Founders of Fantastic Food: North Carolina’s Famous Foods
A cold Pepsi and a warm Krispy Kreme doughnut—most North Carolinians know those are legacy foods of their state, but beyond that, North Carolina has introduced many more unique foods. While most of these foods are well-known, not all are associated with North Carolina.
How about Texas Pete? That pistol-packing hot sauce is assumedly from Texas, right? Try again. It’s North Carolina born and bred. It was invented in 1929 by Thad W. Garner, a Winston-Salem man who acquired a handwritten barbecue sauce recipe when he purchased a small barbecue stand shortly after his high school graduation.
By adding hot peppers, vinegar and salt, Garner created Texas Pete, which quickly became known throughout the Southeast. The hot sauce was originally supposed to be called “Mexican Joe,” but Garner’s father insisted it have an American name. And so Texas Pete was born.
Those cheesy crackers that could be found in almost every lunch box in the cafeteria were a childhood favorite. Charlotte-based company, Lance, makes the well-known snack, which is now available in a variety of flavors—everything from cream cheese and chives to grilled cheese flavored.
What about those crunchy pickles that accompany many sandwiches? They’re a product of Mt. Olive. Founded as a small cucumber-brining business in 1926, Mt. Olive has grown to be the best-selling brand of pickles in the Southeast and the second best-selling brand of pickles in the country.
And of course North Carolina is recognized for its barbecue, with Lexington being the self-crowned barbecue capital of the world, but the state has its own sauces too that can be found on grocery store shelves everywhere—Carolina Treet BBQ Sauce and Bone Suckin’ Sauce.
Carolina Treet was developed in the meat cutting room of a small independent grocery store in Wilmington in 1953. The sauce was originally created to barbecue whole chickens that were sold pre-prepared in the store. Before long, people were asking if they could have more of the sauce to use at home.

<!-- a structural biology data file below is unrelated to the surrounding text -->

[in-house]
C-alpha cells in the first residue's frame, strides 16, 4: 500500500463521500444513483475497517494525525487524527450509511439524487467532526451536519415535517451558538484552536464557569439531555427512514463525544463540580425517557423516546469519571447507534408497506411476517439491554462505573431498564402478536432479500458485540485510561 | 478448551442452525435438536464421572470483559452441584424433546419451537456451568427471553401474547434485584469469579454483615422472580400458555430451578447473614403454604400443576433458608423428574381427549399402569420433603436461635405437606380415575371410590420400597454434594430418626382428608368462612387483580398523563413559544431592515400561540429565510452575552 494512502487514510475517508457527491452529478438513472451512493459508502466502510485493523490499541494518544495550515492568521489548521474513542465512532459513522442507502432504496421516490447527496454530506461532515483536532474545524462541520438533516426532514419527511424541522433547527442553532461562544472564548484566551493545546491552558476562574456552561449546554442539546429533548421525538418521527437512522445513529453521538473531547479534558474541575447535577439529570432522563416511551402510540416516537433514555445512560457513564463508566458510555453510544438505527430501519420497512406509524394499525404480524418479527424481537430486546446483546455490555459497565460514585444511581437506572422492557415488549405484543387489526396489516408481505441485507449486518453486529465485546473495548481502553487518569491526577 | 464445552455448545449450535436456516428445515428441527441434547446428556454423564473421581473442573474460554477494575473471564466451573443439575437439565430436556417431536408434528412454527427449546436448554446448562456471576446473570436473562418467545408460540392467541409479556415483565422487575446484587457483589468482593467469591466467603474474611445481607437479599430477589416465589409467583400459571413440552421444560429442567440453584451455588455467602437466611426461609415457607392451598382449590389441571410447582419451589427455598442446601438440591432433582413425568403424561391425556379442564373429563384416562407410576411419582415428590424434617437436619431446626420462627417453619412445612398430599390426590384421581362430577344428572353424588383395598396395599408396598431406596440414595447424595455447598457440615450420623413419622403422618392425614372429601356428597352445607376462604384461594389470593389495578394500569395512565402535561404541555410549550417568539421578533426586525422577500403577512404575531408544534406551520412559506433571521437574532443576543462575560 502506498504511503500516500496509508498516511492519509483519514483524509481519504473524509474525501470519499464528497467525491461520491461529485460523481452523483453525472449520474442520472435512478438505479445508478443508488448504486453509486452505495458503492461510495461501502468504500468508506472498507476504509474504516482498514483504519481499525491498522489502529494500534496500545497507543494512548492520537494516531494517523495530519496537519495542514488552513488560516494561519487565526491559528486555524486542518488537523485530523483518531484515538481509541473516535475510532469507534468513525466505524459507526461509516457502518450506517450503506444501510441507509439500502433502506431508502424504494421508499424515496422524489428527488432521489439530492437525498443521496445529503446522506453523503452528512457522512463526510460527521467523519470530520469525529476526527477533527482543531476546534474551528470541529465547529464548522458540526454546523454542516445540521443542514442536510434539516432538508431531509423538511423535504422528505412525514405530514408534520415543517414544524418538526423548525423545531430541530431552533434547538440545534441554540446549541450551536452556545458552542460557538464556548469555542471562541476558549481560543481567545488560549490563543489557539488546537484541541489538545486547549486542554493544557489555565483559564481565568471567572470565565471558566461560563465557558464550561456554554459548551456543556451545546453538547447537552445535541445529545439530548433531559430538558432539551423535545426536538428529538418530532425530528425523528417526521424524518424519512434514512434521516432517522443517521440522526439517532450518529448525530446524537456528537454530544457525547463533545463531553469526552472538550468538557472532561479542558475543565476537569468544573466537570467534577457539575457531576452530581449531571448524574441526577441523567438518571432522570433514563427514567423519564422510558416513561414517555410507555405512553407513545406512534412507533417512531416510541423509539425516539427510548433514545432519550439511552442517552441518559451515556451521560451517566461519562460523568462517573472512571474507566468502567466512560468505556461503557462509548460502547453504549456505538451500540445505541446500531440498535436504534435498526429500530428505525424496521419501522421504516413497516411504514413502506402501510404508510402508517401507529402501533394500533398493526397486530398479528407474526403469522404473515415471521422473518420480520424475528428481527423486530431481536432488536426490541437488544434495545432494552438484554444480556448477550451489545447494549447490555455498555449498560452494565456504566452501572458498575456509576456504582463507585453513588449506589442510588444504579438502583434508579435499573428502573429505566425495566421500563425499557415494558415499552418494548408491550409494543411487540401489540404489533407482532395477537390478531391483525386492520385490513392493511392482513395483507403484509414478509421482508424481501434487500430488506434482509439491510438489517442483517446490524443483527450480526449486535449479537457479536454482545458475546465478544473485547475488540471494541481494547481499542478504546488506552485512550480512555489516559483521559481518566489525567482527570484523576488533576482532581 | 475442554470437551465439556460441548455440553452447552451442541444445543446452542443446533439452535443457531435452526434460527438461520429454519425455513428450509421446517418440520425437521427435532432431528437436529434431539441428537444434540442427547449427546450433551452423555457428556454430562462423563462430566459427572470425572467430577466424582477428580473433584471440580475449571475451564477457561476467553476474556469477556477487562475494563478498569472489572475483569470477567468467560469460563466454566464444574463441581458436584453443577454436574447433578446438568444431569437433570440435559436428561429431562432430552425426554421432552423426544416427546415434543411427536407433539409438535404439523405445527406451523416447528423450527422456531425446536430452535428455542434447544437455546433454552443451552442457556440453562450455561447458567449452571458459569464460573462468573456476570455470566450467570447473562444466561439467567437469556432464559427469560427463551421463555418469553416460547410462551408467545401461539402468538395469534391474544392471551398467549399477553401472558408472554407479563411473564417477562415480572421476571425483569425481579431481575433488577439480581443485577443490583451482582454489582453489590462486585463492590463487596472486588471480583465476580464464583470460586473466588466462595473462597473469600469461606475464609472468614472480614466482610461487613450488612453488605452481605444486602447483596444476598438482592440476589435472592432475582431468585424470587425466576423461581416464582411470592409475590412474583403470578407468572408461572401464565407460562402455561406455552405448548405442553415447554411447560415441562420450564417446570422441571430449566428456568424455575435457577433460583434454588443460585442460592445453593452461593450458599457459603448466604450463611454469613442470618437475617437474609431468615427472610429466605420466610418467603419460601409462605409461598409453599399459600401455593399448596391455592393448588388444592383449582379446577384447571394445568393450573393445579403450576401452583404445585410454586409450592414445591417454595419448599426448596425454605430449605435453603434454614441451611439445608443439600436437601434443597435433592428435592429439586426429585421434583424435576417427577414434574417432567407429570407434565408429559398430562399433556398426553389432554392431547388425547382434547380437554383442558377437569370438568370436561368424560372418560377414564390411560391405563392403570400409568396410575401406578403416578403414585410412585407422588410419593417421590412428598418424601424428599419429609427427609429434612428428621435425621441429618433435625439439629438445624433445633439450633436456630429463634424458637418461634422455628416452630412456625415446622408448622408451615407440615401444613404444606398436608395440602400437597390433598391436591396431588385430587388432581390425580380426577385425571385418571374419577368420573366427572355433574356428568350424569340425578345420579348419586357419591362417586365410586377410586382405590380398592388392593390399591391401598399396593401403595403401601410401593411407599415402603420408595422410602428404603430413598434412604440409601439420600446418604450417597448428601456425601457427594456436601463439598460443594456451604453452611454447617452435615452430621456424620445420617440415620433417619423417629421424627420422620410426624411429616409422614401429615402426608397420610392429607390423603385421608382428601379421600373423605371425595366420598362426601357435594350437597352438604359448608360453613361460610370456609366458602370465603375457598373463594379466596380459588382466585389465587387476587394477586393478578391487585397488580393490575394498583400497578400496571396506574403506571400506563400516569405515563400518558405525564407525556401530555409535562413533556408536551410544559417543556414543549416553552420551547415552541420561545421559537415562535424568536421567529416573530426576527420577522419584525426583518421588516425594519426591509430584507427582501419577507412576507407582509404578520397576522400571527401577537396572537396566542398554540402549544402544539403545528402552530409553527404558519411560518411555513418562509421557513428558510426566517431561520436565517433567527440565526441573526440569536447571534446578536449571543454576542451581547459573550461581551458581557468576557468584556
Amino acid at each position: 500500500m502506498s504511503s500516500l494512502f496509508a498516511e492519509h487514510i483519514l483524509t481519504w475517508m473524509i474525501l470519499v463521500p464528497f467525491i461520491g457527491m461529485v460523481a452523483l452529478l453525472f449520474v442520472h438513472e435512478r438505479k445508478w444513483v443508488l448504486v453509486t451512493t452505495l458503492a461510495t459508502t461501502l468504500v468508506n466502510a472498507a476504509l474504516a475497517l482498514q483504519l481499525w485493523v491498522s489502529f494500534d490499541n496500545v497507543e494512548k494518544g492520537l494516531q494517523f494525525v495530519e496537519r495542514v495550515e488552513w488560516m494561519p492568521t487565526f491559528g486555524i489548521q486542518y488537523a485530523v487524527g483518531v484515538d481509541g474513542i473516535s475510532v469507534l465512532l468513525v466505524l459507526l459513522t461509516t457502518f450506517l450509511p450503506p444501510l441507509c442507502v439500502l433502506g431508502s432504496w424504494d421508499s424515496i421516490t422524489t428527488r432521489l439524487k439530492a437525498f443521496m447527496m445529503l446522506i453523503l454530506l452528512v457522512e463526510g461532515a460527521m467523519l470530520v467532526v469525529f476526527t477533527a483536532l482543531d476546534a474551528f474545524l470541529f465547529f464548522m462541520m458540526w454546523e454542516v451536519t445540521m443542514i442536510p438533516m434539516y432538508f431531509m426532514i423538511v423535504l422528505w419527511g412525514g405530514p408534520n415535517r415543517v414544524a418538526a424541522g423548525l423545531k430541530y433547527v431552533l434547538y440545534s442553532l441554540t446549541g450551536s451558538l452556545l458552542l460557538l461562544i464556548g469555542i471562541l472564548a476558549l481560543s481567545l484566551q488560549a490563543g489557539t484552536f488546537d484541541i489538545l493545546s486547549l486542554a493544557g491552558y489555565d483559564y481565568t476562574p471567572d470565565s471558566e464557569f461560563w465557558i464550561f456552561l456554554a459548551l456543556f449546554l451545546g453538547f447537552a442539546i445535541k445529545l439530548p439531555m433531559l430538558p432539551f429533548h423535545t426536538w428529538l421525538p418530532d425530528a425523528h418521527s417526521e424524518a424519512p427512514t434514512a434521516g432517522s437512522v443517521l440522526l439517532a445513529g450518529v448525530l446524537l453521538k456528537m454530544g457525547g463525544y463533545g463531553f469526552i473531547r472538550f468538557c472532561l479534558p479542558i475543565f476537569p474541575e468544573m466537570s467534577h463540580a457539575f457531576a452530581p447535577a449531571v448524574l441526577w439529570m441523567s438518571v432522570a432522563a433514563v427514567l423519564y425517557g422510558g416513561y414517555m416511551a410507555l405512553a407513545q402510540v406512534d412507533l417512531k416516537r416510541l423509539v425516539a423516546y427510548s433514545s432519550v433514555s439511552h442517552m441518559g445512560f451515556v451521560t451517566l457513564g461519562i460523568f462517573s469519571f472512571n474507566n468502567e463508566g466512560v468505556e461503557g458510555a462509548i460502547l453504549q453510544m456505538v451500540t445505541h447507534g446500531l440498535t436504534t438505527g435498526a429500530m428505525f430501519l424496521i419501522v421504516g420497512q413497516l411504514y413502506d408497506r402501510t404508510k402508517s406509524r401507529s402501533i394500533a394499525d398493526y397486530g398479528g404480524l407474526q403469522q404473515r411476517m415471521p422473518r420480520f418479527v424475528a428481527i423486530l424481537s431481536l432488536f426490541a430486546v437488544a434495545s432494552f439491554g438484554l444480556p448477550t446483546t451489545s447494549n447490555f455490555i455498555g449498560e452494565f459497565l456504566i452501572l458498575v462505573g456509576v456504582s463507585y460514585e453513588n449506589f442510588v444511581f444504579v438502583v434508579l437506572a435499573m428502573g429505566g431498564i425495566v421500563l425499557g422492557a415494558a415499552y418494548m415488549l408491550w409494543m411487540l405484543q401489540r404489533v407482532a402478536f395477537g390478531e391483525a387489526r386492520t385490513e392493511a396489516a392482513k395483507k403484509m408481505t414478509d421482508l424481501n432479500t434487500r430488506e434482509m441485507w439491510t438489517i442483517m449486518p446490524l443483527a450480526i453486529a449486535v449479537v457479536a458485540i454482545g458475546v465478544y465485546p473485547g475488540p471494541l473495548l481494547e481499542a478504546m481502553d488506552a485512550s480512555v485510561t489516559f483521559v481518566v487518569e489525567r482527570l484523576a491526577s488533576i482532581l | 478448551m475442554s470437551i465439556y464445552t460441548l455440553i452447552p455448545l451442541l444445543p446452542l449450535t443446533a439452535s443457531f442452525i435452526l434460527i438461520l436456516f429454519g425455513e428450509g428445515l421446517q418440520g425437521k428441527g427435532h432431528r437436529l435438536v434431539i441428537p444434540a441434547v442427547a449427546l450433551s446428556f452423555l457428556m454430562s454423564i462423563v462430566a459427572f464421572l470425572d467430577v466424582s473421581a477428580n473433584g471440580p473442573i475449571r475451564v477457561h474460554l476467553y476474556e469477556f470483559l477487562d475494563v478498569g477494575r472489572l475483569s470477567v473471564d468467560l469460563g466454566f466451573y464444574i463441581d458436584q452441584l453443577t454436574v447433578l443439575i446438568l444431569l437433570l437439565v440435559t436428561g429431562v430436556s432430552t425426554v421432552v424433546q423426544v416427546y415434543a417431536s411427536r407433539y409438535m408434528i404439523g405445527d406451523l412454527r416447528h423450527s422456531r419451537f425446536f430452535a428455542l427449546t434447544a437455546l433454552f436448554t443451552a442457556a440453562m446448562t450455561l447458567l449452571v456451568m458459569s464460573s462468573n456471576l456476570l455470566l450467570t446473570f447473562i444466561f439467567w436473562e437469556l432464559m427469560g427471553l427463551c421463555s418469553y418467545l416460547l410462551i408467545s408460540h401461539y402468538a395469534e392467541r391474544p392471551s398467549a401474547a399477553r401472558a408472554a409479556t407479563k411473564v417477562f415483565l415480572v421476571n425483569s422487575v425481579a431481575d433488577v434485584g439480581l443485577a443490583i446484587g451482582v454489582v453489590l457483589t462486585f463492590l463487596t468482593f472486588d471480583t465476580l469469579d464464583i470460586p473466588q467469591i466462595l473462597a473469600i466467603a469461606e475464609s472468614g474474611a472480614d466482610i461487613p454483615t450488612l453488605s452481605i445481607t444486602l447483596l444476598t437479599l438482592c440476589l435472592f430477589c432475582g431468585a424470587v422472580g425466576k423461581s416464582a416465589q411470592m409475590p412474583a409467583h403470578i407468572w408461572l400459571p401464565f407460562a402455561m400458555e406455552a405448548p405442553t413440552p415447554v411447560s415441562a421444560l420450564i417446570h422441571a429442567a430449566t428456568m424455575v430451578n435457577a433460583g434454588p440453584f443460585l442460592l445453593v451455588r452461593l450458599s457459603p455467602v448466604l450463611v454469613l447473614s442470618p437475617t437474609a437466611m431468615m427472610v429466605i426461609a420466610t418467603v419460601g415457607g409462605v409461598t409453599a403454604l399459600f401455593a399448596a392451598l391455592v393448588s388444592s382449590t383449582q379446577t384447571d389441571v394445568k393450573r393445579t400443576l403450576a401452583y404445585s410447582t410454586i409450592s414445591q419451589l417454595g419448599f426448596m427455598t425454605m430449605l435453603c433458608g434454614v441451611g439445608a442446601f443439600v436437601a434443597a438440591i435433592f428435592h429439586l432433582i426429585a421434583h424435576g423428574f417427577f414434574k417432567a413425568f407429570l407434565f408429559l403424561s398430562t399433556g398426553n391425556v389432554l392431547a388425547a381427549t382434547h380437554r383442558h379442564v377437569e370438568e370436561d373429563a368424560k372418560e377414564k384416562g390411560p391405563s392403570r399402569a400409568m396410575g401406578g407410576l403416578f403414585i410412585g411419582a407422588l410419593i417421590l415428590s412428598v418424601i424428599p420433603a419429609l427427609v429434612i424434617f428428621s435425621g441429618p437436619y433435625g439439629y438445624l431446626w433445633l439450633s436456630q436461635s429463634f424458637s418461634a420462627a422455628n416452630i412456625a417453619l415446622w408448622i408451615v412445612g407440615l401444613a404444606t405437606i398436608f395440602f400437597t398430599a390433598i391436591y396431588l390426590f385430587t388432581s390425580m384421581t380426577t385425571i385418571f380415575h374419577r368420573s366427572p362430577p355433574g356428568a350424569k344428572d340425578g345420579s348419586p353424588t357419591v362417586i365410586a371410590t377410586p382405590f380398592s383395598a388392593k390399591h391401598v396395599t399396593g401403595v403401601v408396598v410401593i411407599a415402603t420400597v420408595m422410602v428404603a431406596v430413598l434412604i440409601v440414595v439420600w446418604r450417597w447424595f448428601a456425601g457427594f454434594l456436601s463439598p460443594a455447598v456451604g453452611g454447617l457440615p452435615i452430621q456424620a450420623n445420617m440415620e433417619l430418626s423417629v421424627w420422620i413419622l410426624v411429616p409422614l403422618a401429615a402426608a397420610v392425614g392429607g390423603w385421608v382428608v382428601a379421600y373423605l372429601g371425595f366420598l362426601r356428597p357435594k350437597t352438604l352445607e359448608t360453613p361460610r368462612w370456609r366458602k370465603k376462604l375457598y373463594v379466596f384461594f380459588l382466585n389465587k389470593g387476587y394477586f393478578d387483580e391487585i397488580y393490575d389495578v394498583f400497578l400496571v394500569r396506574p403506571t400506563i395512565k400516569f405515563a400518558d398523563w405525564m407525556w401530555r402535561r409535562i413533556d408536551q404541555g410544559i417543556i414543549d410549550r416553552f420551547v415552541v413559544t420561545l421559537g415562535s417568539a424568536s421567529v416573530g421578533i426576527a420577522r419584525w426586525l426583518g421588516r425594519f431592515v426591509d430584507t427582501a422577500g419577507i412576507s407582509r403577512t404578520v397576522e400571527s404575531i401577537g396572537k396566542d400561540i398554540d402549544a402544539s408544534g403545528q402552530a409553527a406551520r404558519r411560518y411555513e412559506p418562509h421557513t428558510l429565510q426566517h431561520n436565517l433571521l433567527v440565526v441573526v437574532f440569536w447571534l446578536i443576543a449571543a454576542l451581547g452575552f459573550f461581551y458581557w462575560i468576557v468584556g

“It’s a completely different kind of sauce,” says Lenwood King, owner of Carolina Treet. “It has no sugar and no tomatoes. It’s meant to be a cooking sauce rather than a sandwich sauce.”
Bone Suckin’ Sauce was created out of a recipe mistake by Phil Ford of Raleigh in 1987. He was trying to recreate his mother’s Western barbecue sauce and instead came up with something “Bone Suckin’ good.” In 1994, the sauce won the “N.C. Battle of the Sauces,” an event sponsored by the Raleigh Farmers Market.
Ever snap into a Slim Jim? Thank North Carolina for that one also. The Slim Jim was created by GoodMark Foods Inc., which was later bought by ConAgra.
Many North Carolinians can’t deny the soft, buttery biscuits of Hardee’s or Bojangles’. But then, it’s in our blood since both restaurant chains were founded in North Carolina. The first official Hardee’s opened its doors in May 1961 in Rocky Mount. Bojangles’ was started in Charlotte in 1977.
Cheerwine was first produced in 1917 by Carolina Beverage Corporation of Salisbury. The company even used the phrase “It’s a Carolina Thing” in advertisements for the cherry-flavored beverage.
The buffet restaurant chain Golden Corral calls North Carolina home. The original restaurant opened in Fayetteville in 1973. Now popular across the United States, Golden Corral prides itself on serving the highest quality foods at reasonable prices in a clean and friendly atmosphere.
North Carolinians can claim the credit for Brunswick stew and Calabash-style seafood. Both were concocted in North Carolina and use the respective founding towns in the name.
We might not have invented hot dogs, but we did make them red. Bright Leaf Franks from Carolina Packers in Smithfield produce the red hot dogs that are commonly served all across North Carolina, much to the confusion of tourists.
Cooked ham has been around for as long as hogs, but North Carolina has figured out the perfect method for curing a country ham.
“At the Ham and Yam Festival in Smithfield, there was a country ham competition between Smithfield, N.C., and Smithfield, Va., to see which had the best ham,” says Rufus Brown, plant manager of Johnston County Hams. “We probably took about 80 percent of the awards during that time, and eventually Virginia didn’t want to come down to compete anymore.”
Old Salem made Moravian cookies famous. Each year thousands of tourists visit Old Salem and the original bakery that still makes Moravian cookies. They are particularly popular around the holiday season.
Some of the other food items North Carolina is famous for include red-eye gravy, sourwood honey, boiled peanuts, pimento cheese, sweet potatoes, and muscadine and scuppernong grapes. These favorites might not have been invented by North Carolinians, but all are an ingrained part of North Carolina flavor. We just put our own Carolina twist on them.